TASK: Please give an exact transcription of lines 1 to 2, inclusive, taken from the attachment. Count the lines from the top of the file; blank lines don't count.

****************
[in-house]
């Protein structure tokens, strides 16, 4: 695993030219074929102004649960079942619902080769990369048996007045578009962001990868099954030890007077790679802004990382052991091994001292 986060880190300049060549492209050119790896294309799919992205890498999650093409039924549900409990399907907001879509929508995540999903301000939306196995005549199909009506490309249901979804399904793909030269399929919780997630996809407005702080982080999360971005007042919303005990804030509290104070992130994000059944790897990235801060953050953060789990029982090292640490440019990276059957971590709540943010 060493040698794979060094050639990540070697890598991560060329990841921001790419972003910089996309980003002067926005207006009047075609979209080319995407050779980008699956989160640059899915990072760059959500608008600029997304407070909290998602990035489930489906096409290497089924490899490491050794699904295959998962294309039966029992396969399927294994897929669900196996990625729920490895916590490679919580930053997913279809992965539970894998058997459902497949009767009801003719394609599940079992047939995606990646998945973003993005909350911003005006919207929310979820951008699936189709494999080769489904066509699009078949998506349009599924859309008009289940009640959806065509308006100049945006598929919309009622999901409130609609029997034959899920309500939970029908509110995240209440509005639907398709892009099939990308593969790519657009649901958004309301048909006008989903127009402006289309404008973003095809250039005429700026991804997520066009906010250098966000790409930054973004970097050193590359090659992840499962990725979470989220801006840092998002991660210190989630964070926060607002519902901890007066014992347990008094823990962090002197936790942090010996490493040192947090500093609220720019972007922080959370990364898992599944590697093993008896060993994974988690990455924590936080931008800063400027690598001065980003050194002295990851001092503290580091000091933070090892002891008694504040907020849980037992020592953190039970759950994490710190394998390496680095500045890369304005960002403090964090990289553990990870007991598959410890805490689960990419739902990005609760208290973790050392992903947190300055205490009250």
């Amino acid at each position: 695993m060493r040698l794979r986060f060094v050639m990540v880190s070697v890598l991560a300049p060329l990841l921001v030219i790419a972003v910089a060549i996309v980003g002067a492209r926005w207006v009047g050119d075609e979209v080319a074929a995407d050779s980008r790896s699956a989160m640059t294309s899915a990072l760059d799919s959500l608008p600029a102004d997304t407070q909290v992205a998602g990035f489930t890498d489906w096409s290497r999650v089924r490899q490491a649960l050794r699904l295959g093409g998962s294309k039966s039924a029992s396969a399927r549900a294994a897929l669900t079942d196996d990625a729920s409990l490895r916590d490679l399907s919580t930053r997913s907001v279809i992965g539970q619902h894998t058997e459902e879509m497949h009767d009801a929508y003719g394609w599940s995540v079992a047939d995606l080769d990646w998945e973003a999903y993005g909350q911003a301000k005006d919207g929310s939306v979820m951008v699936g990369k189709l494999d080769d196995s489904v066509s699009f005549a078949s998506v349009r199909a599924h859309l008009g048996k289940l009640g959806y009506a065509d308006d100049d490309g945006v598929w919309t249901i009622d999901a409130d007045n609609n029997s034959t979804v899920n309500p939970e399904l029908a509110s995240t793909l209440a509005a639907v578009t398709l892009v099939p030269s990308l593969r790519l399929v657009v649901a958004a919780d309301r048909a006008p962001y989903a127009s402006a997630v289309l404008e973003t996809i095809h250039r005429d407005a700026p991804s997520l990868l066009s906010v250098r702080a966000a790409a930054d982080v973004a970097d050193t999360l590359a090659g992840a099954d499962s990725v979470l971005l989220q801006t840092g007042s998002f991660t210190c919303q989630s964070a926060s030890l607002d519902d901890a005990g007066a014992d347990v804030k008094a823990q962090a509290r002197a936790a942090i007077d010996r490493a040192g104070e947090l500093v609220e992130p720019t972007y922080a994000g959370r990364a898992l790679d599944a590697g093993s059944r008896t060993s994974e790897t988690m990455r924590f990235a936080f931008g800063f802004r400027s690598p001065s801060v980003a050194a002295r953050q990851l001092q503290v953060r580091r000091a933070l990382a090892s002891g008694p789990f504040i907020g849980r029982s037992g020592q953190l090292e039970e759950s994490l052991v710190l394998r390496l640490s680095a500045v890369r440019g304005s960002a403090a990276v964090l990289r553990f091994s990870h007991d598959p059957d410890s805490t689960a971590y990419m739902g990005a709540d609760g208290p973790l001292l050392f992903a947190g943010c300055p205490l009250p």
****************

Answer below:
[in-house]
């Protein structure tokens, strides 16, 4: 695993030219074929102004649960079942619902080769990369048996007045578009962001990868099954030890007077790679802004990382052991091994001292 986060880190300049060549492209050119790896294309799919992205890498999650093409039924549900409990399907907001879509929508995540999903301000939306196995005549199909009506490309249901979804399904793909030269399929919780997630996809407005702080982080999360971005007042919303005990804030509290104070992130994000059944790897990235801060953050953060789990029982090292640490440019990276059957971590709540943010 060493040698794979060094050639990540070697890598991560060329990841921001790419972003910089996309980003002067926005207006009047075609979209080319995407050779980008699956989160640059899915990072760059959500608008600029997304407070909290998602990035489930489906096409290497089924490899490491050794699904295959998962294309039966029992396969399927294994897929669900196996990625729920490895916590490679919580930053997913279809992965539970894998058997459902497949009767009801003719394609599940079992047939995606990646998945973003993005909350911003005006919207929310979820951008699936189709494999080769489904066509699009078949998506349009599924859309008009289940009640959806065509308006100049945006598929919309009622999901409130609609029997034959899920309500939970029908509110995240209440509005639907398709892009099939990308593969790519657009649901958004309301048909006008989903127009402006289309404008973003095809250039005429700026991804997520066009906010250098966000790409930054973004970097050193590359090659992840499962990725979470989220801006840092998002991660210190989630964070926060607002519902901890007066014992347990008094823990962090002197936790942090010996490493040192947090500093609220720019972007922080959370990364898992599944590697093993008896060993994974988690990455924590936080931008800063400027690598001065980003050194002295990851001092503290580091000091933070090892002891008694504040907020849980037992020592953190039970759950994490710190394998390496680095500045890369304005960002403090964090990289553990990870007991598959410890805490689960990419739902990005609760208290973790050392992903947190300055205490009250």